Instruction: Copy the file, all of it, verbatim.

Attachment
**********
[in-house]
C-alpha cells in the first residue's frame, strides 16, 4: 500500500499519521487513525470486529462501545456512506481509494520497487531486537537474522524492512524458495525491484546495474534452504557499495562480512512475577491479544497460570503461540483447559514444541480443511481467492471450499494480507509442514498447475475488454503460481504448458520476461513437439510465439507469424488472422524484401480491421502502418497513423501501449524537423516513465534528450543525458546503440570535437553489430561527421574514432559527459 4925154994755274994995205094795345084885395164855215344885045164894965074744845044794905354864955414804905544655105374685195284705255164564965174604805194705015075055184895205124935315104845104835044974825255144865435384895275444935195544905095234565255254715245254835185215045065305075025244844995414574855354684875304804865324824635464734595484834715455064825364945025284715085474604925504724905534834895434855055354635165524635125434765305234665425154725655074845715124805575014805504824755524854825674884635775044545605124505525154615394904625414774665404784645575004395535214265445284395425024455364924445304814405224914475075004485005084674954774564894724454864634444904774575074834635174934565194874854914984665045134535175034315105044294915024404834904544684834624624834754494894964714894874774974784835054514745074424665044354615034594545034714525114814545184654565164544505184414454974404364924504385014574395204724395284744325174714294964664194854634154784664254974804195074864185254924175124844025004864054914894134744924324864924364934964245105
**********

[in-house]
C-alpha cells in the first residue's frame, strides 16, 4: 500500500499519521487513525470486529462501545456512506481509494520497487531486537537474522524492512524458495525491484546495474534452504557499495562480512512475577491479544497460570503461540483447559514444541480443511481467492471450499494480507509442514498447475475488454503460481504448458520476461513437439510465439507469424488472422524484401480491421502502418497513423501501449524537423516513465534528450543525458546503440570535437553489430561527421574514432559527459 4925154994755274994995205094795345084885395164855215344885045164894965074744845044794905354864955414804905544655105374685195284705255164564965174604805194705015075055184895205124935315104845104835044974825255144865435384895275444935195544905095234565255254715245254835185215045065305075025244844995414574855354684875304804865324824635464734595484834715455064825364945025284715085474604925504724905534834895434855055354635165524635125434765305234665425154725655074845715124805575014805504824755524854825674884635775044545605124505525154615394904625414774665404784645575004395535214265445284395425024455364924445304814405224914475075004485005084674954774564894724454864634444904774575074834635174934565194874854914984665045134535175034315105044294915024404834904544684834624624834754494894964714894874774974784835054514745074424665044354615034594545034714525114814545184654565164544505184414454974404364924504385014574395204724395284744325174714294964664194854634154784664254974804195074864185254924175124844025004864054914894134744924324864924364934964245105